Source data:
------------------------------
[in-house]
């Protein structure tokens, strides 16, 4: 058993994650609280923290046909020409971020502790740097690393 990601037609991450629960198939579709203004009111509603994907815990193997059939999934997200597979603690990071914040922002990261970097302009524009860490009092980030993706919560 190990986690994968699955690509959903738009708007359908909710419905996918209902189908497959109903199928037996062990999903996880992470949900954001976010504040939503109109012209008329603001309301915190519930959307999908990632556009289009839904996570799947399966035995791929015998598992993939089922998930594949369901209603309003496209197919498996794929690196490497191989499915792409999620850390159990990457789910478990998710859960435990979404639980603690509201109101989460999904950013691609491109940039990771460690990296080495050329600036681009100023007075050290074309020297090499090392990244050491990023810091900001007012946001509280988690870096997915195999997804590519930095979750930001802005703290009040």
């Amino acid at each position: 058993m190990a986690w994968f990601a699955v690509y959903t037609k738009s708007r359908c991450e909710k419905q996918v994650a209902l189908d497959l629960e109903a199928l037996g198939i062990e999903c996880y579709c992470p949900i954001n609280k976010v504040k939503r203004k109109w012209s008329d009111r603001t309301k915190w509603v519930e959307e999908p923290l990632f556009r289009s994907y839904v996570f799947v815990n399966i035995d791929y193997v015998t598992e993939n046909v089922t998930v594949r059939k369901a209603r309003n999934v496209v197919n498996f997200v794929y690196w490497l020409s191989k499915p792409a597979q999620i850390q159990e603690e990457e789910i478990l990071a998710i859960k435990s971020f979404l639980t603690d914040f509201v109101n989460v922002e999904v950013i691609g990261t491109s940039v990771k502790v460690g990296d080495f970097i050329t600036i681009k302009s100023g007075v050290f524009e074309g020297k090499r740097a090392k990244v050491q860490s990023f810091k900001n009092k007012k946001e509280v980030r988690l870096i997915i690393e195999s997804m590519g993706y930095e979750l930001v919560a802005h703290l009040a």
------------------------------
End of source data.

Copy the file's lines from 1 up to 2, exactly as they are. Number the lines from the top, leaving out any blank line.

[in-house]
């Protein structure tokens, strides 16, 4: 058993994650609280923290046909020409971020502790740097690393 990601037609991450629960198939579709203004009111509603994907815990193997059939999934997200597979603690990071914040922002990261970097302009524009860490009092980030993706919560 190990986690994968699955690509959903738009708007359908909710419905996918209902189908497959109903199928037996062990999903996880992470949900954001976010504040939503109109012209008329603001309301915190519930959307999908990632556009289009839904996570799947399966035995791929015998598992993939089922998930594949369901209603309003496209197919498996794929690196490497191989499915792409999620850390159990990457789910478990998710859960435990979404639980603690509201109101989460999904950013691609491109940039990771460690990296080495050329600036681009100023007075050290074309020297090499090392990244050491990023810091900001007012946001509280988690870096997915195999997804590519930095979750930001802005703290009040």